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Restaurant Eve (Tasting Room)

Listening to Ann Cole. Growing Hakurei turnips and tatsoi. Not sure where any of this is going.

In the meantime, to help the Tohoku region of Japan (or just to get some fine recipes), please go buy a copy of Elizabeth Andoh’s Kibō.


Japan Society Earthquake Relief Fund

Jun ai shikomi
The label on the neck of a bottle of Sharaku 冩楽 junmai ginjo says: jun ai shikomi [pure love brewing].

In Tokyo on the evening of February 15, I was sitting cross-legged in the private dining room of Takara, a modern izakaya, with John Gauntner and his students taking the 2011 Advanced Sake Professional Course. At the table with us was John’s own sake sensei, Haruo Matsuzaki. The night felt auspicious. We toasted, shouting, “kampai!” Mori-san, the maitre d’, organized the perfect service of numerous courses of food matched to the seven sakes John had chosen for the evening. After we ate and drank ourselves into a happy flushed stupor, people began crawling like babies over cushions on the wood floor to talk to others. The very long table was covered with tall 1.8 liter bottles of sake, many katakuchi (sake flasks with open tops), innumerable o-choko (small sake cups), and the plates from dinner. The conversation was animated, enthusiastic, and a bit drunken. Delight and déjà vu: back in 2005 through 2008 when I lived in Japan, Takara had been the site of nine memorable John Gauntner dinners that had solidified my interest in sake.

One of the sakes on February 15th was Sharaku 冩楽 junmai ginjo from Fukushima, a rich, tingly, and delicious pure rice sake named after the 18th-century ukiyo-e master whose identity is a mystery. The neck of the bottle had a label that read, “Pure Love Brew,” a pun on the word jun for “pure” [100%] rice sake, with a mixed meaning of something like “love of pure rice sake brewing” and “brewed with pure love.” I was so taken with the phrase that I pledged in a slurred voice that I would pursue a jun life, making it delicious and full of love.


And that is where I stopped writing when I heard the news of the earthquake/tsunami/radiation crisis in Japan. This post was going to be about my love of sake and sake people: my sake sensei, John Gauntner, and John’s coordinator in the sake courses and sake tours (sake expert in her own right), Etsuko Nakamura. I wanted to share photos of the toji (master brewers) and owners of the breweries we visited and the two sake experts that shared their knowledge with us in the class, Shunsuke Kohiyama, and Matsuzaki-san.

Shunsuke Kohiyama
(on right) Kohiyama-san, former brewer, sake industry expert

Matsuzaki-san, sake expert

After much thought I think that my impulse to highlight the lives of individuals remains the best way we can relate to tragedy. Waves crashing over entire towns can too easily be abstracted in one’s mind as a trailer for a movie about world destruction. But what is lost is moments and memories we can grasp one person, one moment at a time. This is all I can offer today: names and faces of individuals in Japan, some of whom I know are safe, some I hope are. I offer my broken heart with pure love for the the people who died, the people who will suffer, and all that will be lost.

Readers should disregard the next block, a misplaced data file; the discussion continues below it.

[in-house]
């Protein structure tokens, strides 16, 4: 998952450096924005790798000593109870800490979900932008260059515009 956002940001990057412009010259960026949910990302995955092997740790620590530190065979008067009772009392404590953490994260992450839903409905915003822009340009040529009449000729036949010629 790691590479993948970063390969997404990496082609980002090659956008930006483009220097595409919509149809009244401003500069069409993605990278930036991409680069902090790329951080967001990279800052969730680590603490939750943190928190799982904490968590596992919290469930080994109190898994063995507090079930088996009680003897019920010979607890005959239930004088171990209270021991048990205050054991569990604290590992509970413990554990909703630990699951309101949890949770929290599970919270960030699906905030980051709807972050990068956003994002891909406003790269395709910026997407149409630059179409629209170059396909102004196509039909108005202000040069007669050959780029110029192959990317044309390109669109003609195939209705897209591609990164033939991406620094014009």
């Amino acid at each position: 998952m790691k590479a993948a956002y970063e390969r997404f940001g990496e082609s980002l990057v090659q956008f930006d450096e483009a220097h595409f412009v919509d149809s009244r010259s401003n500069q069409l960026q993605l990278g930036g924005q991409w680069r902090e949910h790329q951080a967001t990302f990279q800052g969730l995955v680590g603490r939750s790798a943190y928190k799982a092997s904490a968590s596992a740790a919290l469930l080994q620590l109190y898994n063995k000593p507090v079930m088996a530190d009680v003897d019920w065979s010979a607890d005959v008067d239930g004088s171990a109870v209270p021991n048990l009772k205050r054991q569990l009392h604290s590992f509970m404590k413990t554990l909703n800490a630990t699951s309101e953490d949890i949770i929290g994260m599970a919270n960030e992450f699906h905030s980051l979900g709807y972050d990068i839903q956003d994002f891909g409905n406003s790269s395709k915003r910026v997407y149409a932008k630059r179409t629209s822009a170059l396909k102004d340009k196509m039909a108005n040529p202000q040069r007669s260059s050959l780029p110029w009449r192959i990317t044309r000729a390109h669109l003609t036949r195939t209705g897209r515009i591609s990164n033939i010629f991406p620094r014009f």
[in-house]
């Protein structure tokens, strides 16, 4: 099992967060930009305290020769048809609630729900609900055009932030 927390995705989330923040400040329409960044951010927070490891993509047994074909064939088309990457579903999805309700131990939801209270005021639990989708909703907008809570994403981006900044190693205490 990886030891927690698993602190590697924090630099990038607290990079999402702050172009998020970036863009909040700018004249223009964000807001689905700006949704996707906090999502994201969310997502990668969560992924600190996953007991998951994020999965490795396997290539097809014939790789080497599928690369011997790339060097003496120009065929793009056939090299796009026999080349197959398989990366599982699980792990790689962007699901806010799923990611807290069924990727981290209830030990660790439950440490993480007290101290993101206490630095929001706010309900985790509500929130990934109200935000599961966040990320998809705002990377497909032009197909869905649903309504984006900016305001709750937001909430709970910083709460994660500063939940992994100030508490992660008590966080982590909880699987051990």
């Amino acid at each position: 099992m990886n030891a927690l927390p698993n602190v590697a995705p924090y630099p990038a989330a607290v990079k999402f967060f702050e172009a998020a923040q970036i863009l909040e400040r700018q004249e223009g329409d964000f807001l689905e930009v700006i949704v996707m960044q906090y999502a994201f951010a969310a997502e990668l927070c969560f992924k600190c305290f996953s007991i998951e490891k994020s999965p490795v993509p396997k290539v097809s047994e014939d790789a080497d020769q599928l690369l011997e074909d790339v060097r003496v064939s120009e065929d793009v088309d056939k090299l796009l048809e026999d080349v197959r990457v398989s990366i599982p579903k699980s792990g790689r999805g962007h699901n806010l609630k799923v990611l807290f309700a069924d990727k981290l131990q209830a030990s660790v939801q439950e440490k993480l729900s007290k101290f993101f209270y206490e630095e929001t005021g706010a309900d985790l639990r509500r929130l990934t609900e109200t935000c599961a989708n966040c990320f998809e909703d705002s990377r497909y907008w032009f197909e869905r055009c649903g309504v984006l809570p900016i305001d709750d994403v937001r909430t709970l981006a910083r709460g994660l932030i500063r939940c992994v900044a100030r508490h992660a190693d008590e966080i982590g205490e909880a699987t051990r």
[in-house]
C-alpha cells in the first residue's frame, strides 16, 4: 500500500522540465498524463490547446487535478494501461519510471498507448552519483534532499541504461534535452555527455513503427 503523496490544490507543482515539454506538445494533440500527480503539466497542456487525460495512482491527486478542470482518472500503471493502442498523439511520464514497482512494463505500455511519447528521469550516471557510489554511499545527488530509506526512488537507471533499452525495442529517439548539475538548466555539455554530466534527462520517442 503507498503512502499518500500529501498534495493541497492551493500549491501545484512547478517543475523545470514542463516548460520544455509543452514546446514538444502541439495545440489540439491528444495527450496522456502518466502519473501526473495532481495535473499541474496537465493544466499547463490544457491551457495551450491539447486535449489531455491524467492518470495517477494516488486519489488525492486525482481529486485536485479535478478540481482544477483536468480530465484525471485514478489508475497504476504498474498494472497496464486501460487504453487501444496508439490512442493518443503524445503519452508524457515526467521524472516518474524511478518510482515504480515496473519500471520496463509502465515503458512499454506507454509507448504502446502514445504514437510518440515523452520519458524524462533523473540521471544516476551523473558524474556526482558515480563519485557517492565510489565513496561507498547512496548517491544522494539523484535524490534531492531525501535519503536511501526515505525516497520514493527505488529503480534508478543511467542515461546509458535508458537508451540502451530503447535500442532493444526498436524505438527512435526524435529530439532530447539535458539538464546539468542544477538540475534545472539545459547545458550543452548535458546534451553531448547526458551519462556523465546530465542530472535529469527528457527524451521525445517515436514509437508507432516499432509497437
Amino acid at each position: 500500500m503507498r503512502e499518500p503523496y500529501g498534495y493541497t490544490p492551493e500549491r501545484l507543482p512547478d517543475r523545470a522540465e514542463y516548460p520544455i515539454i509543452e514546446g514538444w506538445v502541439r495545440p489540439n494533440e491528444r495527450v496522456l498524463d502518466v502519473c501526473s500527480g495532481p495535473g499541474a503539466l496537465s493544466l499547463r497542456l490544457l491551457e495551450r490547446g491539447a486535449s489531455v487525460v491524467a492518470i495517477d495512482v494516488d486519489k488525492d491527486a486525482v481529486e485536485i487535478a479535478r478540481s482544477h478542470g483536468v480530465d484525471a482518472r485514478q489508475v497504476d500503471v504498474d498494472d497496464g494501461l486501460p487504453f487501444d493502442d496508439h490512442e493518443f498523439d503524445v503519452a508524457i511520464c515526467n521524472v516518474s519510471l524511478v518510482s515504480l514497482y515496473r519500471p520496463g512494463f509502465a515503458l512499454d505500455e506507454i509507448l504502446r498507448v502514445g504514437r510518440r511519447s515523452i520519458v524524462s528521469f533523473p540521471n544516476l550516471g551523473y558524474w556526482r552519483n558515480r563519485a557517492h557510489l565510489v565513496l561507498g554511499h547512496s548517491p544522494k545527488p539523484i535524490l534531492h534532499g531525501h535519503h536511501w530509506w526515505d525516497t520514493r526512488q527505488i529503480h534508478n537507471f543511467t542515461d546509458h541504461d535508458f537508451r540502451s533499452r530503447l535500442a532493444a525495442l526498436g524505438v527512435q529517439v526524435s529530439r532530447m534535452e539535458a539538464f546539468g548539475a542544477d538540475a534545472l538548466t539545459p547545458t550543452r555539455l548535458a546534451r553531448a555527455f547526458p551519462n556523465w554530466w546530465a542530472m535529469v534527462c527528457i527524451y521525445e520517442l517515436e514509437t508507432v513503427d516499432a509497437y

Miyasaka-san, president of Miyasaka Shuzo in Nagano Prefecture, maker of Masumi sake.

Igarashi-san, toji of Kumazawa Shuzo in Kanagawa, maker of Tensei sake.

Aoshima-san, toji of Kumazawa Shuzo in Shizuoka, maker of Kikuyoi sake.

1.5 lb hard shell

QUESTION: Has Madam been silenced by an evil cartel of Tea Party enthusiasts and vegetarians? –WL

ANSWER: At some point during the hot summer here in D.C. the sake ran out; things looked bleak. Time passed. After a short vacation in Maine, Madam came home to her local bar, was offered a Dogfish Head Punkin Ale, and she realized it was already autumn. She has a story or two to tell…

Day 4, Fuji from the Shinkansen

Oh those dire times, back in July 2008, when Madam, your blog mistress, with misgivings and many protestations of 寂しくなるだろうよ (I will miss you) was required to move back to the United States. Farewell, sake friends and sumo tournaments and my unbelievable Japanese teacher with her weekly regional treats and her tart ironic glance at her countrymen…

So, I embraced the moment and sought a new name for this blog. What fun, I would continue the blog in America, and Ambrose Bierce would be my standard-bearer. The blog was renamed!

A year-and-a-half goes by and I’m buying too much sake and reading back issues of Kyō no Ryōri (Today’s Cooking). I’m wondering why American bathtubs are so shallow and useless except for washing a sweater, where can a gal get a proper soak? I got nothing for a blog.

Sei Shonagon is fucking laughing at me. She’s in her layered silks and writing about how this fool arrived at court begging for scraps, singing bawdy songs. Nope, it was Sei’s bag all along. I may be located in Washington, D.C., but a piece of my is still in Japan.

I want to explore sake and Japanese culture, or what scraps I can find in the Washington, D.C. area. Of course, I may meander off topic. After all, I’m eating a white pizza while drinking a lovely junmai ginjo right this moment.

Therefore, the blog goes back to its maiden name, “You, madam, are no Sei Shonagon,” and there it shall remain.

I think.


Madam has been a bit busy learning a new job, taking Japanese, worrying over her sick dogwood tree…

She promises to write before the end of August soon. If you would be kind enough to check back later (おかえていただけませんか), she would greatly appreciate it.

Mophead hydrangea
Here’s a photo of a hydrangea (taken June 2008 in Tokyo). I want one of these blue ones for my garden next year.

Back soon… またね!


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